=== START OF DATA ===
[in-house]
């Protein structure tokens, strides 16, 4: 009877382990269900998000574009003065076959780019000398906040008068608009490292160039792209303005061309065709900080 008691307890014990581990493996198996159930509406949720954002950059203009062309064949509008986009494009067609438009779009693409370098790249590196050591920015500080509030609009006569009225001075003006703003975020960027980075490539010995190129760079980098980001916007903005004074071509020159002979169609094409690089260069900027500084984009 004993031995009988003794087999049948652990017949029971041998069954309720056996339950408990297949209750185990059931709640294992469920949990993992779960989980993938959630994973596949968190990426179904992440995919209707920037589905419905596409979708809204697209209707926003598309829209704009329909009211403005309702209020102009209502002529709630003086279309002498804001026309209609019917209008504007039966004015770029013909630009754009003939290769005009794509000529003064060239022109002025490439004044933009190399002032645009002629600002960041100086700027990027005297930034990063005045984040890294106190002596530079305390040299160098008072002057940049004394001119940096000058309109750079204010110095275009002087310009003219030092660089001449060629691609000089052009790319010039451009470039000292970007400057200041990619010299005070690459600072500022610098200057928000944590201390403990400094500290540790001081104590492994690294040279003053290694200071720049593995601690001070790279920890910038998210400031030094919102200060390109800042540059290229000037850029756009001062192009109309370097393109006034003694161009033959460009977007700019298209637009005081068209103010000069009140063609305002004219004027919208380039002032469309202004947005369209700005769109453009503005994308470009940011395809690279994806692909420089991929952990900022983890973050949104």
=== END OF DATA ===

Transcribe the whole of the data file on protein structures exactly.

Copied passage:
[in-house]
């Protein structure tokens, strides 16, 4: 009877382990269900998000574009003065076959780019000398906040008068608009490292160039792209303005061309065709900080 008691307890014990581990493996198996159930509406949720954002950059203009062309064949509008986009494009067609438009779009693409370098790249590196050591920015500080509030609009006569009225001075003006703003975020960027980075490539010995190129760079980098980001916007903005004074071509020159002979169609094409690089260069900027500084984009 004993031995009988003794087999049948652990017949029971041998069954309720056996339950408990297949209750185990059931709640294992469920949990993992779960989980993938959630994973596949968190990426179904992440995919209707920037589905419905596409979708809204697209209707926003598309829209704009329909009211403005309702209020102009209502002529709630003086279309002498804001026309209609019917209008504007039966004015770029013909630009754009003939290769005009794509000529003064060239022109002025490439004044933009190399002032645009002629600002960041100086700027990027005297930034990063005045984040890294106190002596530079305390040299160098008072002057940049004394001119940096000058309109750079204010110095275009002087310009003219030092660089001449060629691609000089052009790319010039451009470039000292970007400057200041990619010299005070690459600072500022610098200057928000944590201390403990400094500290540790001081104590492994690294040279003053290694200071720049593995601690001070790279920890910038998210400031030094919102200060390109800042540059290229000037850029756009001062192009109309370097393109006034003694161009033959460009977007700019298209637009005081068209103010000069009140063609305002004219004027919208380039002032469309202004947005369209700005769109453009503005994308470009940011395809690279994806692909420089991929952990900022983890973050949104």